Beating the Ad Blockers

Posted by Lizzie Dean on Aug 31, 2017 3:14:17 PM
Ad BLockers Hero.jpg

Running advertising on the web is like walking a fine line: everyone shoots for delighted engagement, but so many advertisers fall on the side of disruptive annoyance. So what exactly is going wrong?

We Need Ads (but not the annoying ones)

Last year, Google ran a global survey which revealed that 69% of people who installed ad blockers did so as a direct result of annoying or intrusive ads.

Now, the internet thrives partly on revenue generated by advertising, so it's in everyone's best interests to keep online advertising alive. But there is a better way.  

Enter the Coalition for Better Ads, an industry body dedicated to improving customers' experience of online advertising. Their research, involving 25,000 participants, resulted in the release of the initial Better Ad Standards in an effort to improve online advertising as it is perceived by the user. The information collected from this research was then used by Google Web Tools, who launched their Ad Experience Report, a tool for publishers to measure the advertising on their site: effectively, whether the Coalition's Better Ad Standards had been violated.

So, what type of advertising fails to meet the Better Ad Standards? And therefore, what type of advertising riles your users the most? 

1. The Pop-up

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Not so surprisingly, pop-ups accounted for 97% of the desktop violations reported in the survey, and 54% for mobile.
50% of overall users said they wouldn't revisit or recommend a page with a pop-up ad. The interruption factor is a huge reason for this.
Tip: As an alternative, full-screen inline ads can be implemented, which are considered less disruptive and provide the same amount of space without covering any content. Takeover ads, which border the main content of a page, are also considered much less distratcting for users. 

2. THE Noisy Auto-Playing Video 

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These ads distract you from the important business at hand by playing video, complete with deeply annoying (and often loud) soundtrack, with no interaction required from you. Users will often close out very quickly to stop the sound which is disruptive and unexpected. 
Tip: Videos that require a click to activate the sound are considered less distracting or annoying.

3. THE Prestitial Ad (with Countdown)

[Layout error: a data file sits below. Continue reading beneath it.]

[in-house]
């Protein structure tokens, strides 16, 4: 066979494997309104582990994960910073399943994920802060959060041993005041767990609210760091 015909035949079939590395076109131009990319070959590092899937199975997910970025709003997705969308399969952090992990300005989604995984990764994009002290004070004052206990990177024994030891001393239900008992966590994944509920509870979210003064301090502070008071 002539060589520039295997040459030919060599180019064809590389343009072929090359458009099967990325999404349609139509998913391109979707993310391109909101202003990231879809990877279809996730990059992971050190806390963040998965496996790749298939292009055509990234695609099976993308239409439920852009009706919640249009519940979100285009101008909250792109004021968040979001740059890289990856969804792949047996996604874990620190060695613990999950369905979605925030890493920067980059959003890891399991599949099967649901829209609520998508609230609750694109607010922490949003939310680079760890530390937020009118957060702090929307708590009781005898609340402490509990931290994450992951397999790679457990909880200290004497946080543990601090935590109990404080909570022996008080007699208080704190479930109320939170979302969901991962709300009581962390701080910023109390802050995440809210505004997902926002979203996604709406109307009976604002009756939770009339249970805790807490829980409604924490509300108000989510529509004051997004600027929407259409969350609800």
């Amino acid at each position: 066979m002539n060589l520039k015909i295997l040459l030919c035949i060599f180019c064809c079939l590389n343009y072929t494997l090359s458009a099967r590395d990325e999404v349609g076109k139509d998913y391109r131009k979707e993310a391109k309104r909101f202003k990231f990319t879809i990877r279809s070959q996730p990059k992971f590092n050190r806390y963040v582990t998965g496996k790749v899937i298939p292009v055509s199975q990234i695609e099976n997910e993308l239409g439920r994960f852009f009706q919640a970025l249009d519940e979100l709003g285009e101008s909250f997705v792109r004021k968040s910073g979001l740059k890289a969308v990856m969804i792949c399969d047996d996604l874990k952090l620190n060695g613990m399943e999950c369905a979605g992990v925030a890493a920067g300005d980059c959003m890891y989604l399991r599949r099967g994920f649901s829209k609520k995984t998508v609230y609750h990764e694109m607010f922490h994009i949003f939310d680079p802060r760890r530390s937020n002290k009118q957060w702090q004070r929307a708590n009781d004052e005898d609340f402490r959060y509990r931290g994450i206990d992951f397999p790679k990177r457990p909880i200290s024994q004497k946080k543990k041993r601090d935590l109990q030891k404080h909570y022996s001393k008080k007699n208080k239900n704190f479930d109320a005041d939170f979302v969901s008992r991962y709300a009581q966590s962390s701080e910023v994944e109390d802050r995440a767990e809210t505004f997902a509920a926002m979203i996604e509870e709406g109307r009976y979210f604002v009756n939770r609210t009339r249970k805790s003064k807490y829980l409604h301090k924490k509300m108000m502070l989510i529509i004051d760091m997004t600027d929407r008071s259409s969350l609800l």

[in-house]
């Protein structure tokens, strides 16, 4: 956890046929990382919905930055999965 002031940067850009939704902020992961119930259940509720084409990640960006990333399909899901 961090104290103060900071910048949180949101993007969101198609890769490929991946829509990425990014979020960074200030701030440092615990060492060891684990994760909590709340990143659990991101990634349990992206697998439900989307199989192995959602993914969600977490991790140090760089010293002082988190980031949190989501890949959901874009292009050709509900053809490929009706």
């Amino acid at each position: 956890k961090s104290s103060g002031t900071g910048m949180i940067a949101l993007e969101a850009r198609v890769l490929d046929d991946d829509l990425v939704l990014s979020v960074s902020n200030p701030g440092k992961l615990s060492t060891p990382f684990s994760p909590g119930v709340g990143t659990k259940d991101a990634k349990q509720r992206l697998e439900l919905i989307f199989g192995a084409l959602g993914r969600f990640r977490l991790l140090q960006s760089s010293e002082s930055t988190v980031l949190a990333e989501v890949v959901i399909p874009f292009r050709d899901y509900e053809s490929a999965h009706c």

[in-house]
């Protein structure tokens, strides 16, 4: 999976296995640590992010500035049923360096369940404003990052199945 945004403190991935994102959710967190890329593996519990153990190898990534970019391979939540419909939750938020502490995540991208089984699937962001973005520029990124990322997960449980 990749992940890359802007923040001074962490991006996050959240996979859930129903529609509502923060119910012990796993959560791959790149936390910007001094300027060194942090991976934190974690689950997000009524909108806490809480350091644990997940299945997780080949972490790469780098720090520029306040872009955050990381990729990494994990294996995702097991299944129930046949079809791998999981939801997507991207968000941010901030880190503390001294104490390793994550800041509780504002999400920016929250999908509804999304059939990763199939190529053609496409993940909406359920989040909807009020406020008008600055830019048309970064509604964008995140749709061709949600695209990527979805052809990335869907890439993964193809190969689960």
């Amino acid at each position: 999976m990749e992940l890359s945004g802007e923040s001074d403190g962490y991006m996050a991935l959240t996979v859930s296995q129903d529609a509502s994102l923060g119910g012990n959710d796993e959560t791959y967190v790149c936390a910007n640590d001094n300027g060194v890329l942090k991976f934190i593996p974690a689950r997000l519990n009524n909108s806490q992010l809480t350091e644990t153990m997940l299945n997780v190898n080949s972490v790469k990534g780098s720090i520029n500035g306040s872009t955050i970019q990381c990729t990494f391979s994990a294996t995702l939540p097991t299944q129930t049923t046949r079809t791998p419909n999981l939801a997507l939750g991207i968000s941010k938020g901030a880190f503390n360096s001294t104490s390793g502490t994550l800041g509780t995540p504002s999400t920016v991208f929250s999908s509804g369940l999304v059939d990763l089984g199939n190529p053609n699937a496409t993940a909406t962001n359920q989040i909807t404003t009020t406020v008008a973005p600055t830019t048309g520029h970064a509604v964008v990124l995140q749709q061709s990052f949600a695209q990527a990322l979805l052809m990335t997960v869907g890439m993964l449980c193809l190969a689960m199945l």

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These little beauties arrive before the content loads on a page. The user has to wait until the countdown has finished to begin viewing their content. Unsurprisingly, users often don't stick around for the countdown to finish and click away. 
Tip: For desktop (not mobile), prestitial ads which can be dismissed immediately met the Coaliltion's standards.

4. the large, sticky ad

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These immobile ads will stay on the edge of the page regardless of the user's attempts to dismiss them (the definition of large in this case is 30% or more of the screen space). Grrrrr.

5. just Too Many Ads

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Too much! On mobile, If it takes up 30% or more of vertical space in the main content portion of the page, it's going to disrupt the experience. Regardless of the type of advertising.

 

6. the Postitial Ad (with Countdown)

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Here, the user hits a link and is then presented with an ad. They have to wait a period of time before dismissing the ad, or for the ad to close. Are they going to stick around? It's a risk, as the user flow is clearly broken.
For mobile, postitial ads which can be dismissed immediately met the Coalition's standards.

7. the flashing animation

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A personal bugbear, flashing animations with rapidly changing background colours were proven to be highly aggravating and distracting for the user.
Tip: Tone things down a little - animations without the "flash" effect met the Coalition's standards.

8. THE Full-Screen Scrollover 

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A mobile phenomenon, these ads force the user to scroll through them as they appear on top of content. The user needs to be highly motivated to continue to the content.
Tip: An alternative to this method is inline advertising: these ads will scroll with the content , and so smoothly out of sight.

What Can We Do?

In a nutshell, any ads which delay the user flow or obstruct the user view are disruptive and disadvantageous, increasing bounce rate and decreasing session times. In order to serve advertising which doesn't turn the user away, remember these three words:

Immediate: Don't ask users to wait whilst your ad plays out through a countdown. Similarly, AMP ads are worth considering to avoid lengthy load times.

inline-ads.pngImmersive: Ads that work smoothly with the page (e.g. inline, see left) are far more successful than those which cover content or obstruct the user's view, or scream for attention (e.g. flashing animations, pop-ups), detracting from the site's content.

 

 

 

Relevant: Serving advertising relevant to the user's interests will keep them engaged. Talk to your digital agency about personalisation.

Okay, so no-one goes online thinking "I wonder what amazing advertising I'll be presented with today?". At its best, online advertising will delight, engage and convert potential customers. At is very worst, it will result in users leaving your site and never returning. There are many variations in between; staying on the good side of the Better Ad Standards is a great place to start.

Keen to sort out your online advertising? Get in touch!

Topics: Digital Strategy, Digital Trends

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